Dwight McCann

With more than 35 years of touring behind them, the mighty classic rock maniacs of Styx gave the greater Santa Barbara area a night of their best hits at the Chumash Casino on Thursday. Every song the five members played was accompanied by a crowd-sung chorus that filled the venue. The band members highlighted each moment with trademark ’80s facial expressions and dancing, and turned all ages of women into schoolgirls and the men into fist-pumping rock ‘n’ rollers. The five showed that it is over-the-top dramatics coupled with their high vocals and heavy guitar that continue their touring success today.

As many blasts from the past revamp and set out to relive their touring days, crowds typically note the wear and tear of years gone by, not only on musicians’ faces, but on their voices. But the four singers of Styx didn’t skip a beat. Without a glass of water on the stage to sip and barely any pauses between songs, all four singers held out with crystal vocals that were the same high quality as their recorded music. And Lawrence Gowan, on the revolving keyboard, brought it home with the radio favorite “Come Sail Away,” which he introduced with a dramatic tribute to Beethoven.

By the end of the show, an ocean of audience members had filled in the front of the stage, as the boys-or should I say men?-paid praise to their drummer, Todd Sucherman, who composed a compilation of clips of the band’s singles. The top-drum styling of Sucherman hinted at some metal, but showed the band’s willingness to change with the times and their musical range from folky-classic rock to synth-pop.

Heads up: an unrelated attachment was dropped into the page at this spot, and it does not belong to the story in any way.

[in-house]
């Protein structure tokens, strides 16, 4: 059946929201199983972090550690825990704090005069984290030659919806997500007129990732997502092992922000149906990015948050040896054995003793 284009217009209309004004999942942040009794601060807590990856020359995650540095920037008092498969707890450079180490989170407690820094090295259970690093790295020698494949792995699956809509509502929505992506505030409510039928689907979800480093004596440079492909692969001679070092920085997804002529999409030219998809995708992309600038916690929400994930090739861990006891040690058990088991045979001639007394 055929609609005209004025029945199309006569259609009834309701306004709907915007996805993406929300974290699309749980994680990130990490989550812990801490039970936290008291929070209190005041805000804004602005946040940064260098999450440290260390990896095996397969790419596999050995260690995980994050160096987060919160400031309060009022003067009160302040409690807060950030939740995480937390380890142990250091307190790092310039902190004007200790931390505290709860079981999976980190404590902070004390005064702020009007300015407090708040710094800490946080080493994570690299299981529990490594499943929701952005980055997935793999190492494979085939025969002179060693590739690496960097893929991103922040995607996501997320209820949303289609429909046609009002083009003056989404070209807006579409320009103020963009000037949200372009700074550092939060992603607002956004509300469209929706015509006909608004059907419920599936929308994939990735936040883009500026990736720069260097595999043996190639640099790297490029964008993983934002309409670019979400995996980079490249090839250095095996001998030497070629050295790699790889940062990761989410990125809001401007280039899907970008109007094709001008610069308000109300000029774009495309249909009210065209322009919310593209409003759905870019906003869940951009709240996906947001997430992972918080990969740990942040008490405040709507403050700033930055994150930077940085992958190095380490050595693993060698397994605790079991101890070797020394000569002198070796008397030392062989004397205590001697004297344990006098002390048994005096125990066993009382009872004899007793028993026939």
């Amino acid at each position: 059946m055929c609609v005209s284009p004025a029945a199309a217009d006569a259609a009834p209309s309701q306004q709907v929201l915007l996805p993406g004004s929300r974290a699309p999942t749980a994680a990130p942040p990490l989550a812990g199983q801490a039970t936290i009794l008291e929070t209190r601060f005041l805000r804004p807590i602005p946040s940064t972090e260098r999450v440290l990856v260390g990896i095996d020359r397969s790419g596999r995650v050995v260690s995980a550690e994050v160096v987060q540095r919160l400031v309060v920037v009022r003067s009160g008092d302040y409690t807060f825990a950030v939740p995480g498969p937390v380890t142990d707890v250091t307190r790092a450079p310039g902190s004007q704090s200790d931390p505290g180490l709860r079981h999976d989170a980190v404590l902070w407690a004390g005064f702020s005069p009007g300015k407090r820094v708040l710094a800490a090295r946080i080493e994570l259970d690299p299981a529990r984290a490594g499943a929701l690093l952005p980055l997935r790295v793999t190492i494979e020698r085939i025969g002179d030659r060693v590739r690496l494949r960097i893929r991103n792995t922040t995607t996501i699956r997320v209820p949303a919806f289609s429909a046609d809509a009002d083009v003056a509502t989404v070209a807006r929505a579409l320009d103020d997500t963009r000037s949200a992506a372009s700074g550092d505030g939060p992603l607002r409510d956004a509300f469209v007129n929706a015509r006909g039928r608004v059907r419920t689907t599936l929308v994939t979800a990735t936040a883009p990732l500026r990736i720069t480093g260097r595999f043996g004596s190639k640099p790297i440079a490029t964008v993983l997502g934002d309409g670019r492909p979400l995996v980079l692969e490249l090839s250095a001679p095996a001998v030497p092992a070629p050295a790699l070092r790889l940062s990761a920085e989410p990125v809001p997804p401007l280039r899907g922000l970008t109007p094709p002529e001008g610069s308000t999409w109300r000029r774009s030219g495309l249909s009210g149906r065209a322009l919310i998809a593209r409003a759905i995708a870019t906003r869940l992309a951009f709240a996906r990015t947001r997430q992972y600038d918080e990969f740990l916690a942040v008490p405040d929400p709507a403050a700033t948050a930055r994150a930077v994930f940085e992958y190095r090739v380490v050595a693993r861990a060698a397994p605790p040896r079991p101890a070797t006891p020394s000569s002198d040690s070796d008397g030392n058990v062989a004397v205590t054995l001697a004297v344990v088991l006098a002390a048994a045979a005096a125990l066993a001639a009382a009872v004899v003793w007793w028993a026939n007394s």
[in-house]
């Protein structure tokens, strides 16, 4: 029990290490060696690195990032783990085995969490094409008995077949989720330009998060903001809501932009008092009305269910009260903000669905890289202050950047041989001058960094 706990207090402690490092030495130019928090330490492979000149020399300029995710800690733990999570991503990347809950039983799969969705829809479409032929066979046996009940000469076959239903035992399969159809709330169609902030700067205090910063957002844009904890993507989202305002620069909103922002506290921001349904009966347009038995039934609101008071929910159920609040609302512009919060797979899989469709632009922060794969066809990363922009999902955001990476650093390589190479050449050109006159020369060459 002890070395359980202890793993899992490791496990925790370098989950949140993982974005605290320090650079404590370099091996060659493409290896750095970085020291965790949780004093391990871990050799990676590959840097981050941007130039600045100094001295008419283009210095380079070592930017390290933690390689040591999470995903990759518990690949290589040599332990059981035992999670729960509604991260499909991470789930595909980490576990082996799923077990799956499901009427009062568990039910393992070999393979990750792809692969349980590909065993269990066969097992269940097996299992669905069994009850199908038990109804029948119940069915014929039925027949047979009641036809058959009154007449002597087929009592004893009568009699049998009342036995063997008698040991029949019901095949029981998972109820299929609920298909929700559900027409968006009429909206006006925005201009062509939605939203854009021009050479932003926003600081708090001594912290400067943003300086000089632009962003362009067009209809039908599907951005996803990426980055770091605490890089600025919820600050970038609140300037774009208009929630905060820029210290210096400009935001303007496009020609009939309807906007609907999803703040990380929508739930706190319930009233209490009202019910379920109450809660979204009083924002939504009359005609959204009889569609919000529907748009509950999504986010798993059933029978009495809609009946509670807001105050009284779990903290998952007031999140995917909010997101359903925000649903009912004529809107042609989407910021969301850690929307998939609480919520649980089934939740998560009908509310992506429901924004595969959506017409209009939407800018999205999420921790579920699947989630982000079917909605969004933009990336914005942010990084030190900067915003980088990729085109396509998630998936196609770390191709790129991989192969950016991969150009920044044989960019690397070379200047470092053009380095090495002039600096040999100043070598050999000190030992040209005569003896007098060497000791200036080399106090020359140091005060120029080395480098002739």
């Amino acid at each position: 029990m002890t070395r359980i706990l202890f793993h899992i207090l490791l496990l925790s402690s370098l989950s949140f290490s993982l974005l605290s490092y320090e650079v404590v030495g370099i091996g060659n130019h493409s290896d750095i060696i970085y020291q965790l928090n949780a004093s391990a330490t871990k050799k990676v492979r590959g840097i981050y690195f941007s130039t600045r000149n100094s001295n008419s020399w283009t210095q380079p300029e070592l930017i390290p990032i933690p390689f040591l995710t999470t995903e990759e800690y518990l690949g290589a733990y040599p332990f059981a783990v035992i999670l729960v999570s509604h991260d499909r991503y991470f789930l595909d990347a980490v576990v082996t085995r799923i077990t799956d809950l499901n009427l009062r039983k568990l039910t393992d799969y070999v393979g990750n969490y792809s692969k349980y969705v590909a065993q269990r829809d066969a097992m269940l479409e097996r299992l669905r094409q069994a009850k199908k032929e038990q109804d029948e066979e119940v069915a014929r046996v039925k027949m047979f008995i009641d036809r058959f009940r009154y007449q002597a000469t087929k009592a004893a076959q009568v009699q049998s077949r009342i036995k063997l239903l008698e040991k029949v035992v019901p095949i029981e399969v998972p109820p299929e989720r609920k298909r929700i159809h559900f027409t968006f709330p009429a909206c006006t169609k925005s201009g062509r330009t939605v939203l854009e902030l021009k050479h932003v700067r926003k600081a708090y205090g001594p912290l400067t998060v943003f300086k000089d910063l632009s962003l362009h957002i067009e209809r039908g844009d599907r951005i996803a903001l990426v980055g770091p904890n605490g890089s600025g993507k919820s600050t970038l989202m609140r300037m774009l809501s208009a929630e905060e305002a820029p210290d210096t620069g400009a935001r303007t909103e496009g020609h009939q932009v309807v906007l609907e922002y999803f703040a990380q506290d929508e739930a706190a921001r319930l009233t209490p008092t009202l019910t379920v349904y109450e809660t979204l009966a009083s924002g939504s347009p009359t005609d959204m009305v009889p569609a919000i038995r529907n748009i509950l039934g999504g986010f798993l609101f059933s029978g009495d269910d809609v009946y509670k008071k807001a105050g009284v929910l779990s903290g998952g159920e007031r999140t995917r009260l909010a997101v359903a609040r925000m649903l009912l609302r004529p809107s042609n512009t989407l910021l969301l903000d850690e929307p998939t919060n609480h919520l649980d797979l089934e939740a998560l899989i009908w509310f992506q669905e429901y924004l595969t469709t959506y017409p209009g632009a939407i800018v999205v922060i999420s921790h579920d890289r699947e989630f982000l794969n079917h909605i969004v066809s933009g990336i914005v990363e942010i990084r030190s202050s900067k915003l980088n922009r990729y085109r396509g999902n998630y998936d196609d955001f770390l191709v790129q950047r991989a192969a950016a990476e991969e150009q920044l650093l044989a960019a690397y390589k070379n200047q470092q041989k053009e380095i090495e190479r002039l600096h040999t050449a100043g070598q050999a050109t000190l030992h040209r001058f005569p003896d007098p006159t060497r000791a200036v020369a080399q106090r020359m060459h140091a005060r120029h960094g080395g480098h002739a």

After the boys pretended to leave the stage without playing “Renegade,” the crowd went into a jumping, shouting roar. But they quickly returned, with their hands full of Styx towels, beach balls, and decals that most of the crowd would have given away a big hunk of their chips for. And though the evening ended too soon, even with more than 90 minutes of non-stop singing and dancing-and the teasing ringing from the slot machines that awaited-it would have been impossible to leave disappointed.


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